South Korea forms task force to delve deeper into Supreme Court rulings on wartime forced labour by Japan
- The move comes amid a deepening diplomatic row between the two countries over the contentious issue, which Japan argues has already been resolved
South Korea’s government has formed an inter-agency task force to look into Supreme Court rulings on Japanese wartime forced labour issues, a Foreign Ministry official said on Tuesday.
The move comes amid a diplomatic row with Japan over the rulings.
The task force, which includes the foreign, justice and interior ministries, will scrutinise legal issues related to the rulings while also taking into account South Korean public opinion and the country’s ties with Japan, the official told reporters on condition of anonymity and without elaborating.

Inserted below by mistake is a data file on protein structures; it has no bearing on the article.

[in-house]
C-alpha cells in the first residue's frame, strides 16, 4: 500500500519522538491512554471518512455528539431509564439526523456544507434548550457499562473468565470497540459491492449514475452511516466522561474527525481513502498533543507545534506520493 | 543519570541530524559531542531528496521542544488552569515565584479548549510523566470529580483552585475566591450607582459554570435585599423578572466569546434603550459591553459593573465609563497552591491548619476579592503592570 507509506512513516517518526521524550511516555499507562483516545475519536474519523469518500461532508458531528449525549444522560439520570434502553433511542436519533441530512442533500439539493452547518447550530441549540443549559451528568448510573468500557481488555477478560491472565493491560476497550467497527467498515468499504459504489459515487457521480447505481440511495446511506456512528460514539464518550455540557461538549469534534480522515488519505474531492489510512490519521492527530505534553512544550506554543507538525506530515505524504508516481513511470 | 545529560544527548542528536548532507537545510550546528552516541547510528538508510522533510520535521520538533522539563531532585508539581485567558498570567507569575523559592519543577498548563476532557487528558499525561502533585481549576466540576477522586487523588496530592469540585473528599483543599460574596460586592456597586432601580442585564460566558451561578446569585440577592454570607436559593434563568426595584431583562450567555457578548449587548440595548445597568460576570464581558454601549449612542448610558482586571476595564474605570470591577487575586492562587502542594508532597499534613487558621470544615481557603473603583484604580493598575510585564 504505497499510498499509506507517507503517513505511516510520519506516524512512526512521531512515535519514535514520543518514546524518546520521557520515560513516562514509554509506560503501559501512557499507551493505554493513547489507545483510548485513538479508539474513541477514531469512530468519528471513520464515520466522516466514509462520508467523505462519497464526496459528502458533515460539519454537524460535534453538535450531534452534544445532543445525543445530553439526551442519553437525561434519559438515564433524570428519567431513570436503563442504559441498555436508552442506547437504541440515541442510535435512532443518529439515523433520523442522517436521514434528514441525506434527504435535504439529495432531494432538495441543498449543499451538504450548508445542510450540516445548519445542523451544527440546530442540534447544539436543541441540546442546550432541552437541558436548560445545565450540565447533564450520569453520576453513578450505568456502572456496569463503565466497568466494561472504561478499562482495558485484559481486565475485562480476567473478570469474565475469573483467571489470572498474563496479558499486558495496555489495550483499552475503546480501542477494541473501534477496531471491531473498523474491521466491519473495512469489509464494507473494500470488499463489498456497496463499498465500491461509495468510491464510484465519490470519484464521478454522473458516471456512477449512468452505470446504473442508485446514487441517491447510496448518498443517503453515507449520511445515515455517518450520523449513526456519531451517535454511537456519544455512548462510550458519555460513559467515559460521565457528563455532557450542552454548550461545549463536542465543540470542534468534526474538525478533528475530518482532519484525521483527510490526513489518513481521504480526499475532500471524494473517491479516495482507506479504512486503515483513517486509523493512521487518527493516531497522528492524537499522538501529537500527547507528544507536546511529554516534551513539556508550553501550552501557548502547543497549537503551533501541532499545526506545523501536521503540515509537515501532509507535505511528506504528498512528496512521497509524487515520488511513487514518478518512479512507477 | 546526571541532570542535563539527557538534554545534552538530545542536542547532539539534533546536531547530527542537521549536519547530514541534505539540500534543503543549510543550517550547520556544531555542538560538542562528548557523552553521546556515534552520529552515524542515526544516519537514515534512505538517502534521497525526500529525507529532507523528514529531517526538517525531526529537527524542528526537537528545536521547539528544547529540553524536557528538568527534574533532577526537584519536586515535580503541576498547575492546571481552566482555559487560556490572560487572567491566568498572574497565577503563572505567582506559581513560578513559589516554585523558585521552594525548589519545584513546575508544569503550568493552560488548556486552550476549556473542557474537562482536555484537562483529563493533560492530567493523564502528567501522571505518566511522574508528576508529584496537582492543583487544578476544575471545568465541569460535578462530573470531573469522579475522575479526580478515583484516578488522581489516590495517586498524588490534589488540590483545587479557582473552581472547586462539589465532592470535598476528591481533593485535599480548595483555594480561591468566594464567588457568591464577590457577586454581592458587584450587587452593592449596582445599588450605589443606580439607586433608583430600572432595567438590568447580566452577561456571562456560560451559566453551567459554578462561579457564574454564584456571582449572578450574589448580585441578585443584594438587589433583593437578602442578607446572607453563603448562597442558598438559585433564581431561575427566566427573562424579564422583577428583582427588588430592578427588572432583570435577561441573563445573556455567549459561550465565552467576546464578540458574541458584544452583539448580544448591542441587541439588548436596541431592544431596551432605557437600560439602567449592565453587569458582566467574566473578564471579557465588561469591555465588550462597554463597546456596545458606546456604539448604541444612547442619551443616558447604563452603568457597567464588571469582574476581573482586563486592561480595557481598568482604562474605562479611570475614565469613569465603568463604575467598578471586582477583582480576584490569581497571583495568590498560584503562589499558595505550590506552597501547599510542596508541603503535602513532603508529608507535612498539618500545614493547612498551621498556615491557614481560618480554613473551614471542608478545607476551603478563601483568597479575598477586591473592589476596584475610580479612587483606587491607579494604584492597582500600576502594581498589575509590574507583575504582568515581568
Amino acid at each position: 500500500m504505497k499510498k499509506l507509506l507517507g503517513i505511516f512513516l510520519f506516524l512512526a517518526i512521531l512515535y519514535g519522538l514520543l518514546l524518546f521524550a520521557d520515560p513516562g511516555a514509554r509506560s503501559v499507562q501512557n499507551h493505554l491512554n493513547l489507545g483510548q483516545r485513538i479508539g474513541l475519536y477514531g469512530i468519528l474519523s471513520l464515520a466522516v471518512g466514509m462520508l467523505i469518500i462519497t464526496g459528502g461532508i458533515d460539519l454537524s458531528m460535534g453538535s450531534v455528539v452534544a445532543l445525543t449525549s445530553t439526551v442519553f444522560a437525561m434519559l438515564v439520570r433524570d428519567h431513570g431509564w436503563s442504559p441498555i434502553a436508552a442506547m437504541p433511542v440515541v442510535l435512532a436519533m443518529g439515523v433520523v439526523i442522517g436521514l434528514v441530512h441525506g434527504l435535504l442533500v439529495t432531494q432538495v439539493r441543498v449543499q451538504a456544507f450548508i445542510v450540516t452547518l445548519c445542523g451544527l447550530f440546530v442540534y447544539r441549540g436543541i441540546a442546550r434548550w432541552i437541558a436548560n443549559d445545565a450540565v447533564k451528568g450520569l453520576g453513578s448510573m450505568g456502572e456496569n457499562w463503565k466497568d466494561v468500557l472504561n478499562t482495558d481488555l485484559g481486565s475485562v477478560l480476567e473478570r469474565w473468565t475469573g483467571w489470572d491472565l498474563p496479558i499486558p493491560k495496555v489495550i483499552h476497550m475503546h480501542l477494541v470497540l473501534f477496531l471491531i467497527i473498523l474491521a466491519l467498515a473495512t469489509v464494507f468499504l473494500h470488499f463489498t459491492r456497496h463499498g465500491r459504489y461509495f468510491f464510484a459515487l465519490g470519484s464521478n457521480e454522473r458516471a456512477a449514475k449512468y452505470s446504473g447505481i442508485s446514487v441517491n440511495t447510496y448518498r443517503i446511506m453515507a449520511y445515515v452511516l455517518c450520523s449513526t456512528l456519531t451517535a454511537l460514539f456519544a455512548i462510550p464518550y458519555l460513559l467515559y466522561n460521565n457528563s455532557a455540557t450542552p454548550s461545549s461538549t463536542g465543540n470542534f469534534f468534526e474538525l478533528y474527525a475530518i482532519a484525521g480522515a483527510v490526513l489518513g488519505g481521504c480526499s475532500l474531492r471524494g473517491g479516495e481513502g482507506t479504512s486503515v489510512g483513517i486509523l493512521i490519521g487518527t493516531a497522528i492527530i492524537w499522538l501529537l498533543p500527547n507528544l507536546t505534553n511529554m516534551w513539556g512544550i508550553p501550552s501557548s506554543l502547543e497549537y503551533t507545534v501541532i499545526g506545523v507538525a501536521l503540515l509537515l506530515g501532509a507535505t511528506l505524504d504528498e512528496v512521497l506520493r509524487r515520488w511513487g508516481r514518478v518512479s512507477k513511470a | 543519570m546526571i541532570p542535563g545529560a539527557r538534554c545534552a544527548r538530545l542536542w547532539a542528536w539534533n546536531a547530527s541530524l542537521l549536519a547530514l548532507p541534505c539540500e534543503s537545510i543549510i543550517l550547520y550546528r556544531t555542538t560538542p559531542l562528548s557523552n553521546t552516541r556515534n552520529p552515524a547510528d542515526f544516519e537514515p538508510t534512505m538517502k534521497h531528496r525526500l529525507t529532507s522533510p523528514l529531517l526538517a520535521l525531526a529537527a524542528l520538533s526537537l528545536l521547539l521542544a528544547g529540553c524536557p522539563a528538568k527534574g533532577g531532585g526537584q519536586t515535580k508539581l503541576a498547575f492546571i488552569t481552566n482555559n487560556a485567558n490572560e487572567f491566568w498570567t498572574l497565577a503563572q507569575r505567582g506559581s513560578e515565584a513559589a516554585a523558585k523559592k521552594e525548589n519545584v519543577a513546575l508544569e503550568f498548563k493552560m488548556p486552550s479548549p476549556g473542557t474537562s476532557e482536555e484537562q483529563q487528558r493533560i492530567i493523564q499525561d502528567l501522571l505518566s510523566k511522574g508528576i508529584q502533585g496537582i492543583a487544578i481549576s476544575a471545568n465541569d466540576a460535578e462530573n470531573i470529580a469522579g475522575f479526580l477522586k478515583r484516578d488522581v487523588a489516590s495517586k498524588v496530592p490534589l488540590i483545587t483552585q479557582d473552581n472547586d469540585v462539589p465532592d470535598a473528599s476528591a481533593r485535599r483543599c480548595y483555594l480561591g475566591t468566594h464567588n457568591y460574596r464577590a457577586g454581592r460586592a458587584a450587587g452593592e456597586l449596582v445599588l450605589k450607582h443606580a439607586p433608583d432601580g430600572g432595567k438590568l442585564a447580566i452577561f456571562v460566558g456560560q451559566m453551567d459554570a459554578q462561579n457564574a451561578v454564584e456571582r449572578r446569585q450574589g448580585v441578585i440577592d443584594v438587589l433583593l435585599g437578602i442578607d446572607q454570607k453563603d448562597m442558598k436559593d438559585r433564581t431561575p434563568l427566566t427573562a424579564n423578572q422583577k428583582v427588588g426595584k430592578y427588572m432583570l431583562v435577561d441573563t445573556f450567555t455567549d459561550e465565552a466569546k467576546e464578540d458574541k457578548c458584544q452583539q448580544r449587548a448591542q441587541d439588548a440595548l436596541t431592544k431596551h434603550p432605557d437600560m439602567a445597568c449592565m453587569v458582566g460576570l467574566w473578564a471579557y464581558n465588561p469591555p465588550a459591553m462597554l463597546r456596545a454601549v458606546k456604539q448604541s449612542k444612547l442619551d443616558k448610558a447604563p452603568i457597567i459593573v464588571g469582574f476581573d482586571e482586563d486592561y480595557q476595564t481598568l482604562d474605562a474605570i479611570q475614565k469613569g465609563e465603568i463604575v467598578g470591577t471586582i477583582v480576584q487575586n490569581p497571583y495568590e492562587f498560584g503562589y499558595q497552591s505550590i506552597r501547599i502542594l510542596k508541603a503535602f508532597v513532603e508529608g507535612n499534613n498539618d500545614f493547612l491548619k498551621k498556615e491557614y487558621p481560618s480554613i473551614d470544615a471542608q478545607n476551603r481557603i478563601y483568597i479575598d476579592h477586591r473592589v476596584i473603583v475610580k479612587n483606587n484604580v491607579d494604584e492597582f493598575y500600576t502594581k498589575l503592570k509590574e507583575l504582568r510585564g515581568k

The Supreme Court ordered major Japanese manufacturer Mitsubishi Heavy Industries to compensate two groups of South Koreans over wartime forced labour last Thursday, in a move that Japan’s Foreign Minister Taro Kono decried as “extremely regrettable.”
Japan takes the position that the issue has been settled under a bilateral accord attached to a 1965 treaty that established diplomatic ties between the two countries. The accord stipulates that issues relating to property and claims between the two countries and their peoples have been settled “completely and finally.”
In October, South Korea’s top court also ruled against Nippon Steel & Sumitomo Metal, saying that the right of forced mobilisation victims to seek compensation was not terminated by the accord as it was predicated on Japan’s 1910-1945 “illegal” colonial rule of the Korean peninsula.
The Foreign Ministry official said Japan should act with sincerity when dealing with this issue, if it regards its ties with South Korea as important.
“The most important thing is that Japan should not only focus on [the] legal part of the current issue, ignoring problems that have stemmed out of unfortunate history between the two countries,” the official said.